Common Harmful Substances in E-Waste
One of the unintended consequences that have arisen from the technology boom of the past several decades has been the growing problem of e-waste. Electronic scrap from CPUs, computer monitors, printers, etc. are not only an eyesore in many landfills, but they also pose a hazard to the environment. The main reason for the threat they pose is because many electronic components contain hazardous materials. These substances need special handling when being disposed of or recycled. Some of the common toxins found in electronic devices include:
Chromium: This is a common element in electronics due to its ability to prevent corrosion and the increase conductivity of electrical impulses. One form of this element in particular (Chromium IV) can damage the body’s DNA and irritate the mucous membranes. Chromium is commonly found in data tapes and floppy disks.
Lead: CRT screens, batteries, printed wiring boards, etc. commonly contain this controversial metal. Lead exposure has long been shown to cause severe impairments in children and multisystem breakdown in adults. This is why people who buy older homes are warned about the lead content of the paint used in these structures.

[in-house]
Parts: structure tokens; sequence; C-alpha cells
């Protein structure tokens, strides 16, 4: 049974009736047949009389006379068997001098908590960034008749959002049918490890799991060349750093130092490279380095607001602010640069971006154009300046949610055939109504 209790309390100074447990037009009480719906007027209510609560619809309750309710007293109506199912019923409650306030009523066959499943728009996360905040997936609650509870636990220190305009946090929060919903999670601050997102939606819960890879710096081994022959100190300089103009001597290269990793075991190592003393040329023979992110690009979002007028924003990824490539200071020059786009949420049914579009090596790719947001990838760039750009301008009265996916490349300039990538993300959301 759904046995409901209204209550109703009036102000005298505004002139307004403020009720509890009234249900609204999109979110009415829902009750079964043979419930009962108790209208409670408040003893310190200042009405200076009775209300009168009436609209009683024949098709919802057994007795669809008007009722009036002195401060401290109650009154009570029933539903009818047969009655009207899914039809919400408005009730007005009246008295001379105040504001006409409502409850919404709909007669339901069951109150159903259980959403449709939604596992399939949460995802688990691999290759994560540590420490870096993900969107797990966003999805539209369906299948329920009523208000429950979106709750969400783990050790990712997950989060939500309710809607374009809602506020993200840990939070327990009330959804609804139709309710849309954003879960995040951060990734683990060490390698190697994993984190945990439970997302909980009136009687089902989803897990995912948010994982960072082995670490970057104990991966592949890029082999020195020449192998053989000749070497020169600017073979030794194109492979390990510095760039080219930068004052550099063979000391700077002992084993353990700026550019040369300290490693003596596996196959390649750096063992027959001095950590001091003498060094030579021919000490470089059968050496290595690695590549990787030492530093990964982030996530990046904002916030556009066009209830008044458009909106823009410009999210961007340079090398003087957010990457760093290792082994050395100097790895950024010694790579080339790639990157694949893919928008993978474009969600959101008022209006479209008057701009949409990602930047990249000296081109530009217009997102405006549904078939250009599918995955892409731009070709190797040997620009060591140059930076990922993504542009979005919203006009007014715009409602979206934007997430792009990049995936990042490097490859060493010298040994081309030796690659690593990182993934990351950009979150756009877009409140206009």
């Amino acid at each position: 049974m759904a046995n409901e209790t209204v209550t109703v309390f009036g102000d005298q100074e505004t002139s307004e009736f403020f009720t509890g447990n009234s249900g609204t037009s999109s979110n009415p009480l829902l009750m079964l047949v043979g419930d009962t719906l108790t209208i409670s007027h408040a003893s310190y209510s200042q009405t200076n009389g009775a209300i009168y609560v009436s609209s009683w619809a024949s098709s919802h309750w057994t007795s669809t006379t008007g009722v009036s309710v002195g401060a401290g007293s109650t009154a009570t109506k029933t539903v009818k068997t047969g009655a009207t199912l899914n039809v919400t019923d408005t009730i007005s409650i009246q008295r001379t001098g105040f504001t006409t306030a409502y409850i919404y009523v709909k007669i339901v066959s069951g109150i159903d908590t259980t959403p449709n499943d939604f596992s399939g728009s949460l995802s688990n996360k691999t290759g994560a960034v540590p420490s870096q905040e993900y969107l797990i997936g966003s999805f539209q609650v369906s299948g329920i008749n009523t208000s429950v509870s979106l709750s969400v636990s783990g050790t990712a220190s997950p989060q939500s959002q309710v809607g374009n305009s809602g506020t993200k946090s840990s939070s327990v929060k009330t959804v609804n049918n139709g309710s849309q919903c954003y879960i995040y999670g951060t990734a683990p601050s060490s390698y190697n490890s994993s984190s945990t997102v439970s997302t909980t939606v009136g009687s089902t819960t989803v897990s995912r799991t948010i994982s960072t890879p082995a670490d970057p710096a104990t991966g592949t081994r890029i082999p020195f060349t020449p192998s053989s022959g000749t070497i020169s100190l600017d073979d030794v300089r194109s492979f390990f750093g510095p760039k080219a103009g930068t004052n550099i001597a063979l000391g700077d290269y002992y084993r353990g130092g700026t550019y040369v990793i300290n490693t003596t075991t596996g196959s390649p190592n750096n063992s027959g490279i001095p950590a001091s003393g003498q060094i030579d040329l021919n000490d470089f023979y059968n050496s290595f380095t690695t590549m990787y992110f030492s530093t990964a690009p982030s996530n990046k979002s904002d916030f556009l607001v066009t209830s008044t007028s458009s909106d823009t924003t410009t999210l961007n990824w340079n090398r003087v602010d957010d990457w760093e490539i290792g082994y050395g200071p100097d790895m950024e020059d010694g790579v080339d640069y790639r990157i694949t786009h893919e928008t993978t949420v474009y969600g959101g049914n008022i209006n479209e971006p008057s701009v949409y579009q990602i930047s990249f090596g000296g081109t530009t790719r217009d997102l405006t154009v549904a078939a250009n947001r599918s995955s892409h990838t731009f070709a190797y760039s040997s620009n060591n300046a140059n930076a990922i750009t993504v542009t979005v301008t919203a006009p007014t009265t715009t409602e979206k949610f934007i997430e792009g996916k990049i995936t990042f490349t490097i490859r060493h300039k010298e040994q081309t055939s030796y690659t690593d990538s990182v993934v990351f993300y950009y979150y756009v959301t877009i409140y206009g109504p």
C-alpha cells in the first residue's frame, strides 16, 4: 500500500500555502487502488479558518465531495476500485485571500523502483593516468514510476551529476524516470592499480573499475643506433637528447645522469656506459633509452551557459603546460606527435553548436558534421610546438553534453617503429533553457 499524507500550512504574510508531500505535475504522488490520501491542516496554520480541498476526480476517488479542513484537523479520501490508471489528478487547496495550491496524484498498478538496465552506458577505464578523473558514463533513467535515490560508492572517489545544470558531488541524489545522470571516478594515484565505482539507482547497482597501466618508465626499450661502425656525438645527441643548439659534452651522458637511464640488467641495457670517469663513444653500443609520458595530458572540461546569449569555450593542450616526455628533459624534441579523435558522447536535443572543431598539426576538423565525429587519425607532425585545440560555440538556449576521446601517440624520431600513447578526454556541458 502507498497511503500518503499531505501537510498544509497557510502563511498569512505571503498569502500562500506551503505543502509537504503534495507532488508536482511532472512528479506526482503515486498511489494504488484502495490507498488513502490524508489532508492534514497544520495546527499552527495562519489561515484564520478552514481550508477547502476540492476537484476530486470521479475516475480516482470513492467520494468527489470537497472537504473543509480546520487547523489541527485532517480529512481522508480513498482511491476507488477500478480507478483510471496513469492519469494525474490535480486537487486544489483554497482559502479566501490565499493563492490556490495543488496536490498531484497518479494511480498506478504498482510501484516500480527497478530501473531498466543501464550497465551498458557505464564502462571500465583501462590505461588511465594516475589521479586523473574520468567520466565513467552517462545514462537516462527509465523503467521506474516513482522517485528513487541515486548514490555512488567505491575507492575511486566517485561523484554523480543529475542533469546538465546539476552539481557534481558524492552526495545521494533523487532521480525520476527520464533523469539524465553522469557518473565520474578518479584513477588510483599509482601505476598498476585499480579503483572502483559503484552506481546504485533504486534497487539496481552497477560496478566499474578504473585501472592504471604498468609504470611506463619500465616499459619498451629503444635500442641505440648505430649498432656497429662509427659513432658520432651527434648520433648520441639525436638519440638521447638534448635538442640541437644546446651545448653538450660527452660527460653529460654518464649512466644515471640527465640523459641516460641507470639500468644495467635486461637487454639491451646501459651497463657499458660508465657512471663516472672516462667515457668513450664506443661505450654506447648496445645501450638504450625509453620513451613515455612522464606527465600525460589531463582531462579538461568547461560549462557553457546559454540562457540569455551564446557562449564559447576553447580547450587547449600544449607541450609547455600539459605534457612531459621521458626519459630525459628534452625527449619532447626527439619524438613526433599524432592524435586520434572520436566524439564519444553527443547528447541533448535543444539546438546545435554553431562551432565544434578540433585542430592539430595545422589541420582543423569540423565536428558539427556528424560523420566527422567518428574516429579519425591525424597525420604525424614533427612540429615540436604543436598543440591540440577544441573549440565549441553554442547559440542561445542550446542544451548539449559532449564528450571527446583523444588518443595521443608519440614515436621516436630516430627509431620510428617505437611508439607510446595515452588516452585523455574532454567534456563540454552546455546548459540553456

Polyvinyl chloride: PVC plastics make up a whole plethora of electronic devices and computer accessories from keyboards to sound system speakers to cable insulation and electronics wiring. However, when incinerated, PVC can release chlorine gas. When this gas is mixed with water hydrochloric acid is formed which can lead to respiratory distress.
Americium 241: Smoke detectors and some medical equipment contain this element whose isotopes are both toxic and radioactive. For this reason there are rules in many jurisdictions governing the disposal of smoke detectors.
Chlorofluorocarbon (CFC): Used primarily in cooling units and insulation foam, CFCs have been known since the 70s to cause detrimental effects on the ozone layer.
Mercury: Another element well known to pose health risks, mercury is often used found in devices such as switches, thermostats, batteries and fluorescent lamps.
Brominated flame-retardants: Found in most electronic devices, brominated flame retardants (BFRs) are toxic and difficult to break down in the environment. Unfortunately, many landfills are a gateway to their introduction into the ecosystem.
There are just a few of the many toxins that are in most electronics. At Secure Waste Disposal, Inc., we expertly dispose of electronics that contain these dangerous elements and do so in accordance with all regulatory bodies. We feel that the environment is under enough stress. That is why we work with companies that are equally concerned with protecting the ecosystem and in complying with all hazardous e-waste disposal regulations.